[Its] limited data; it’s not [reflective of] current patients and how we treat them now, and I’m not sure it translates to frontline treatment and retreatment strategies. However, it’s starting to [improve our] understanding on expectations [for responses to this combination] and [whether we] should retreat patients who have had short remissions. In those types of patients, we probably should be looking at other approaches like continuous therapy, BTK inhibitors, [or others], if they have not seen them [already].
In the frontline setting, the other study that is [evaluating] a fixed-duration approach is the CLL14 study of venetoclax plus obinutuzumab. This was updated with 6-year follow up and showed impressive results. With that said, we are now seeing a median PFS being met at a little over 6 years for all patients treated there. In comparison with continuous therapy approaches with ibrutinib, 8-years out from [the phase 3 RESONATE trial (NCT01578707)], the median PFS has not yet been met. Clearly there is a difference. Once we stop therapy, patients are likely to relapse sooner. We’ve never shown that effect on OS.
There are clear benefits of fixed-duration approaches and getting off of treatment; [these include] decreased toxicities, [less] financial toxicities, and ease of follow-up for patients. It’s a valuable approach. Patients have remarkable responses, and they can have very durable remissions. There are many patients who are going to go potentially 10 plus years without another prior line of therapy. We’re learning a lot from that study as [the data] continue to mature, [including] who we should treat, who has decreased responses, and maybe who we need to [approach] differently with oral combinations.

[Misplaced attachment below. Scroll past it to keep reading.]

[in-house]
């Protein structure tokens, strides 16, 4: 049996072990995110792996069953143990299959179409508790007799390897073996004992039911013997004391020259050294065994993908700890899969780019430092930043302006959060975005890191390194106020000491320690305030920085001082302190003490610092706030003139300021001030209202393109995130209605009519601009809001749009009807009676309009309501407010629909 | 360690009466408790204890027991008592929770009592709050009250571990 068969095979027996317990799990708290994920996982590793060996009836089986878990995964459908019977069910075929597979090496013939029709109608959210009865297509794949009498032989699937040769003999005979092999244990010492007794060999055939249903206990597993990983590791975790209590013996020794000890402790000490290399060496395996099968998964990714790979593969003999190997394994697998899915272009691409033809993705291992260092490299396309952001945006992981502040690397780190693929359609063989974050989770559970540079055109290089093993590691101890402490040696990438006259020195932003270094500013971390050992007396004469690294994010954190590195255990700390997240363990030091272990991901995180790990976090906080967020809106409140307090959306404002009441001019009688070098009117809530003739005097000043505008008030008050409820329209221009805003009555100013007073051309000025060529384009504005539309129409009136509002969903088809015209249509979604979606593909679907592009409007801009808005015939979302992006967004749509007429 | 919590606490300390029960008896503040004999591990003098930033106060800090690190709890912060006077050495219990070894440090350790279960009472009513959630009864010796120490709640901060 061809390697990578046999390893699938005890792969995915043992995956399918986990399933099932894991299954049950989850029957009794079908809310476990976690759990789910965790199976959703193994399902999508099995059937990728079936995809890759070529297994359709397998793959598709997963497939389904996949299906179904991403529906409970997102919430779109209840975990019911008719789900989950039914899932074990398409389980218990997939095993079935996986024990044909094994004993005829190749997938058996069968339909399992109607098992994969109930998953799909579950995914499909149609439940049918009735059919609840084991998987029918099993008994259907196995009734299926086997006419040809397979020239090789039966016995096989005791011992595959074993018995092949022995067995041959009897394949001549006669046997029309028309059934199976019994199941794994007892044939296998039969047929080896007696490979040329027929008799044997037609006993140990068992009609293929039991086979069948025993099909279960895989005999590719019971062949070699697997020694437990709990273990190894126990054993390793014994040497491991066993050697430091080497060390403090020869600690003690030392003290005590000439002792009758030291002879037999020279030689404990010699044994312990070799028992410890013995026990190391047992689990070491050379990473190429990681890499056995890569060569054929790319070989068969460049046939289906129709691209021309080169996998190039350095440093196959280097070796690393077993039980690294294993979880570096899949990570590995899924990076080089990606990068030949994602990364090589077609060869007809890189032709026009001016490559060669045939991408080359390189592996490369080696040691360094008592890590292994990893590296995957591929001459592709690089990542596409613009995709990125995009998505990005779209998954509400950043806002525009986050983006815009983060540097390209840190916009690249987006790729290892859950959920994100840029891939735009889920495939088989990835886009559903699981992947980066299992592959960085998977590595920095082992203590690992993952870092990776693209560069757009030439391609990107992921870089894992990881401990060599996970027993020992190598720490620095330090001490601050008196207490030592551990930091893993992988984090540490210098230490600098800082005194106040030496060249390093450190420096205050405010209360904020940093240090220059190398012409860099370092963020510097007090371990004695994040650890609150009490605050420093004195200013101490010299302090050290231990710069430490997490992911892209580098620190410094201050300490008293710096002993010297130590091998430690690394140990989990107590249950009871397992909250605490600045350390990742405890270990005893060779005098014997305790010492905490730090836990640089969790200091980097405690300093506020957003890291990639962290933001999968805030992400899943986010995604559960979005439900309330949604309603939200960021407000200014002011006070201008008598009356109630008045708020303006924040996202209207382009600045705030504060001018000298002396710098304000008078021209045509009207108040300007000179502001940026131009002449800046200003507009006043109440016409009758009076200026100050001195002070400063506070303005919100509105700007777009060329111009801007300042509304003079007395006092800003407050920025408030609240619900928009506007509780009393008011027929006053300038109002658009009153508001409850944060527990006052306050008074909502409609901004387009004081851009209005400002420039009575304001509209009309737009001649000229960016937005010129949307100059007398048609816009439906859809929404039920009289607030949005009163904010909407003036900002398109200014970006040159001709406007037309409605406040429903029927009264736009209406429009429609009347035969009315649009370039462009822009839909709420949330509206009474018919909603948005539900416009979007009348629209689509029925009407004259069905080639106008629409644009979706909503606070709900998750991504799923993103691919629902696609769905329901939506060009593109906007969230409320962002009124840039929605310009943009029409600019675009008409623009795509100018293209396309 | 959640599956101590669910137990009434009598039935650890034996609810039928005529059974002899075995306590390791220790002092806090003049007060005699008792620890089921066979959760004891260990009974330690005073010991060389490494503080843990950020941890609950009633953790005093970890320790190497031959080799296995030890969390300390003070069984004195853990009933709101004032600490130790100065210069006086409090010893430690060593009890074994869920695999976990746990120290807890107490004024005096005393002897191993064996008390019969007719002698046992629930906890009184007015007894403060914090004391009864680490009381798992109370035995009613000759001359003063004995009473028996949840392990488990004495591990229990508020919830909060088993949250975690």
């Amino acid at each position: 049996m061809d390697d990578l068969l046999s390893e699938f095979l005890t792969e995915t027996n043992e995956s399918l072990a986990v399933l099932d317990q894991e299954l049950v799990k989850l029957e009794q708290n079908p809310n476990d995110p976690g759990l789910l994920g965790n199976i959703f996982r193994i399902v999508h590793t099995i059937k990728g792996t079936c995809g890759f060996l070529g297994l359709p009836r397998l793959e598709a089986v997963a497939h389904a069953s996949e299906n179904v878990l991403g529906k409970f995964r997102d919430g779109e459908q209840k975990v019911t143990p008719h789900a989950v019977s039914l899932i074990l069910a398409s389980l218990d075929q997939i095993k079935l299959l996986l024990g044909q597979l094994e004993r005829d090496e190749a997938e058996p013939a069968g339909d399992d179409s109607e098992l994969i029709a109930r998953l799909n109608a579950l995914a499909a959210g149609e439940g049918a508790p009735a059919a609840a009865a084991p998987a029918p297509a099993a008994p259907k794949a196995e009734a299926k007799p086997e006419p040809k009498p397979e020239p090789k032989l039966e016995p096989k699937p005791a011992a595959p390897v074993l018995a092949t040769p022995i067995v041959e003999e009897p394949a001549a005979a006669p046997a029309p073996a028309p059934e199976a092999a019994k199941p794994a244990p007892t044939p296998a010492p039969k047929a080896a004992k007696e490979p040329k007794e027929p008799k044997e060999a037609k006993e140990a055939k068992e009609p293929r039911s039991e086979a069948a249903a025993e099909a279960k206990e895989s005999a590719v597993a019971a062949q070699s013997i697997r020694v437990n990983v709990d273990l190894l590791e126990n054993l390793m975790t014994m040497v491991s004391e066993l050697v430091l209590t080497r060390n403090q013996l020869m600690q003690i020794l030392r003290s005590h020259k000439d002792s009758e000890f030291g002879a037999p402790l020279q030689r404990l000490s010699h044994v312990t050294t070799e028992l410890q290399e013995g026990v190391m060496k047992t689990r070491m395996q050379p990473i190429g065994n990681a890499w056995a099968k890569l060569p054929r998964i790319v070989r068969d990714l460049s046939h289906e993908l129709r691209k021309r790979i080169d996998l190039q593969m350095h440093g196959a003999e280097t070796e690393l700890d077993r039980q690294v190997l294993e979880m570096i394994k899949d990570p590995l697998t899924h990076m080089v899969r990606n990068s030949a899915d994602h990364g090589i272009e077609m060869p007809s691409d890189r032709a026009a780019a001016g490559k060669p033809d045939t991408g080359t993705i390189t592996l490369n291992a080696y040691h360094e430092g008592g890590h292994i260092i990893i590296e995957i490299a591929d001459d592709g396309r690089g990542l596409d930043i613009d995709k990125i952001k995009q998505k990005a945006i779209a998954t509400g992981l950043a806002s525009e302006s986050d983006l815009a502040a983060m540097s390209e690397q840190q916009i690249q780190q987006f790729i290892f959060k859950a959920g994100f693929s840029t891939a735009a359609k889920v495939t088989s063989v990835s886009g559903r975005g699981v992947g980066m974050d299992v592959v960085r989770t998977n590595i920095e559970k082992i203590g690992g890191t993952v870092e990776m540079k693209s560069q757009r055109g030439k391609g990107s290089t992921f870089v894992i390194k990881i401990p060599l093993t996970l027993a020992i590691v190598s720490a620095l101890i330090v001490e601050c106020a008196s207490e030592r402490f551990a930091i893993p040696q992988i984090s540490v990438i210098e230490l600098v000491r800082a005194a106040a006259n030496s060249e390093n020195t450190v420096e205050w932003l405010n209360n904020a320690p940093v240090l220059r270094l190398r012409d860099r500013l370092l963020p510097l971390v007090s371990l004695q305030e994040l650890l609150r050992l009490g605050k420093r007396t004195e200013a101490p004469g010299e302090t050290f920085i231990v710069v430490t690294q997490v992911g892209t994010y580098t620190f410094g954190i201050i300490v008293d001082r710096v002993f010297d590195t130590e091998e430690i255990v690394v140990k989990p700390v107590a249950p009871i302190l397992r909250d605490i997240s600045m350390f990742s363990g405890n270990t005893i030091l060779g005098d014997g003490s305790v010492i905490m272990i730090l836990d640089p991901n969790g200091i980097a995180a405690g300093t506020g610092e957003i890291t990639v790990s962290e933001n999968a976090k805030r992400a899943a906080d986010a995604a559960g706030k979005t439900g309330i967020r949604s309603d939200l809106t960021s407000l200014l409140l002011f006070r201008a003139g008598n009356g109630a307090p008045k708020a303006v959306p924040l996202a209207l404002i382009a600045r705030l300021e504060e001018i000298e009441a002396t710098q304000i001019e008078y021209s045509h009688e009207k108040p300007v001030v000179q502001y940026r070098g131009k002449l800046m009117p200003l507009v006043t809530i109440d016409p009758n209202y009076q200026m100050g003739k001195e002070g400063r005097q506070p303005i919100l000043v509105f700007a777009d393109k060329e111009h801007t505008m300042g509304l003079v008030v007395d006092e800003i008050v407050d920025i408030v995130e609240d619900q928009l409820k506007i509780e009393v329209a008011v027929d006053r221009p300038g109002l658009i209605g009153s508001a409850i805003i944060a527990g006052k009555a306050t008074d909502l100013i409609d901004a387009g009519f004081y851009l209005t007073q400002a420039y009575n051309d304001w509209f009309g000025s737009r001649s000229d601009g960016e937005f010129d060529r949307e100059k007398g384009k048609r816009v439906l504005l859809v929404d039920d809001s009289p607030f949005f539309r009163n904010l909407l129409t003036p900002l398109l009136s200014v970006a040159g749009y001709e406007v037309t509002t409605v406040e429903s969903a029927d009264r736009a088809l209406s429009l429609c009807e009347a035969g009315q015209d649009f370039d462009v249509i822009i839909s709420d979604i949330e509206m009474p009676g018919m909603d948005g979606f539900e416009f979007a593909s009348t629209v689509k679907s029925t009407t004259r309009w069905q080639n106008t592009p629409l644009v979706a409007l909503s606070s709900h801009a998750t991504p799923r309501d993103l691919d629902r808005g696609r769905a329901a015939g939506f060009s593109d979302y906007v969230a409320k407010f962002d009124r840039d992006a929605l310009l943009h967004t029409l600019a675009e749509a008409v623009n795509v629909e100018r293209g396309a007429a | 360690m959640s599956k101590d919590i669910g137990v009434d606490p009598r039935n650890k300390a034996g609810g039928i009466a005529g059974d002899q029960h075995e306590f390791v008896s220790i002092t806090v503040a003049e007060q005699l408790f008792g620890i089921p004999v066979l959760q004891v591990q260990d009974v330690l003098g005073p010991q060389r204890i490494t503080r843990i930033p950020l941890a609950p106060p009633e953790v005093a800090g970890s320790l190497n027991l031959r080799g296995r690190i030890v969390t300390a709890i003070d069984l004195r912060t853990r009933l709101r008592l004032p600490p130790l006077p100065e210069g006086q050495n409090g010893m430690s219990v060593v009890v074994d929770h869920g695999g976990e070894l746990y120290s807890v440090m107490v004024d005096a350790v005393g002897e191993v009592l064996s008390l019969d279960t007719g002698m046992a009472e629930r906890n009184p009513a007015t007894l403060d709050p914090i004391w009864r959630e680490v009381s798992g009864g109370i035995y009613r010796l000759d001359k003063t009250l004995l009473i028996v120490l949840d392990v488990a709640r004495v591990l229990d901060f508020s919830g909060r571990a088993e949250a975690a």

Preclinical synergies have been noted between BCL-2 inhibitors and BTK inhibitors. When all of these preclinical studies were done, it clearly favored BTK/BCL-2 combinations. We are seeing the synergies that are now clinically relevant. We see deep remissions, and an ability to target multiple compartments of a patient’s disease state—whether it’s nodal, bone marrow, peripheral blood niches, etc. These combinations allow us to attack all these different compartments of the disease state. That is seemingly translating into deep remissions as well as [similar] responses to [those achieved with] antibody-based combinations. [This] obviously adds potential complications, logistics, and toxicities…and potentially even prolonged immunosuppression.
[Investigation of] triplet combination approaches against fixed-duration approaches, and oral doublet approaches against continuous therapy and other fixed-duration approaches, are being done currently. We haven’t had any high-level readouts of [these efforts]. The only readouts of doublet and triplet combinations that we’ve seen to date are from phase 2 studies [done] in small numbers of patients. We see great efficacy, tolerable toxicity, manageable safety, and a way to administer the drugs fully and with dose intensity. However, we really are waiting for these phase 3 studies that are accruing and/or [are] enrolled to report out [data]. That’s going to [help us look] at triplets vs oral doublets vs continuous therapy approaches.
It’s not just ibrutinib-based treatments [being evaluated; combination regimens include] zanubrutinib [Brukinsa], acalabrutinib [Calquence], and even reversible BTK inhibitors like pirtobrutinib [Jaypirca].I hope [these trials will help us better] identify the right patient for an oral doublet or triplet, fixed-duration approach, and the optimal duration of therapy. I hope to see [how] these regimens will be clinically relevant in the future.